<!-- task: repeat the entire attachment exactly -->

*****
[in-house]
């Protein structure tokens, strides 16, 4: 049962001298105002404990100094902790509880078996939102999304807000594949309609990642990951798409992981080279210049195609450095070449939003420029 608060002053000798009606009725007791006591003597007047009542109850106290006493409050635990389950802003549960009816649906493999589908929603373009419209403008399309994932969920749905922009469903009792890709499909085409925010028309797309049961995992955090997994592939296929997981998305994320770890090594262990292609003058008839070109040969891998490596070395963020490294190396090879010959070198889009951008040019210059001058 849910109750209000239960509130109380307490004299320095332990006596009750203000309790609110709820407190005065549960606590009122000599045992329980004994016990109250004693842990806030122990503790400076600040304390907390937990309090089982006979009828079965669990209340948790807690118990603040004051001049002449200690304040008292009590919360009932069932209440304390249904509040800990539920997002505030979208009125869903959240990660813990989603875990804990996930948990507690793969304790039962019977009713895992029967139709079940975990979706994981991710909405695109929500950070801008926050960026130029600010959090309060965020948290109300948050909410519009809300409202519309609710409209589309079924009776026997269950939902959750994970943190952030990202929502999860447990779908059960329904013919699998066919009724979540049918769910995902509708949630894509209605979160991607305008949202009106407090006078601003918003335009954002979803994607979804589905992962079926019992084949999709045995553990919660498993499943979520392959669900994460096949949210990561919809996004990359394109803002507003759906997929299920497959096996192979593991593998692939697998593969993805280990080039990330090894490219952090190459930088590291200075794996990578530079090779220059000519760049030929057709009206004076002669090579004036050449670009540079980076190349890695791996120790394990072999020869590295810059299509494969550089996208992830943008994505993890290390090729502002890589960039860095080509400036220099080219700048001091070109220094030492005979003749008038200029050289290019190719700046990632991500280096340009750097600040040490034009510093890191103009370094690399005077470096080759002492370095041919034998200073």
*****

[in-house]
């Protein structure tokens, strides 16, 4: 049962001298105002404990100094902790509880078996939102999304807000594949309609990642990951798409992981080279210049195609450095070449939003420029 608060002053000798009606009725007791006591003597007047009542109850106290006493409050635990389950802003549960009816649906493999589908929603373009419209403008399309994932969920749905922009469903009792890709499909085409925010028309797309049961995992955090997994592939296929997981998305994320770890090594262990292609003058008839070109040969891998490596070395963020490294190396090879010959070198889009951008040019210059001058 849910109750209000239960509130109380307490004299320095332990006596009750203000309790609110709820407190005065549960606590009122000599045992329980004994016990109250004693842990806030122990503790400076600040304390907390937990309090089982006979009828079965669990209340948790807690118990603040004051001049002449200690304040008292009590919360009932069932209440304390249904509040800990539920997002505030979208009125869903959240990660813990989603875990804990996930948990507690793969304790039962019977009713895992029967139709079940975990979706994981991710909405695109929500950070801008926050960026130029600010959090309060965020948290109300948050909410519009809300409202519309609710409209589309079924009776026997269950939902959750994970943190952030990202929502999860447990779908059960329904013919699998066919009724979540049918769910995902509708949630894509209605979160991607305008949202009106407090006078601003918003335009954002979803994607979804589905992962079926019992084949999709045995553990919660498993499943979520392959669900994460096949949210990561919809996004990359394109803002507003759906997929299920497959096996192979593991593998692939697998593969993805280990080039990330090894490219952090190459930088590291200075794996990578530079090779220059000519760049030929057709009206004076002669090579004036050449670009540079980076190349890695791996120790394990072999020869590295810059299509494969550089996208992830943008994505993890290390090729502002890589960039860095080509400036220099080219700048001091070109220094030492005979003749008038200029050289290019190719700046990632991500280096340009750097600040040490034009510093890191103009370094690399005077470096080759002492370095041919034998200073």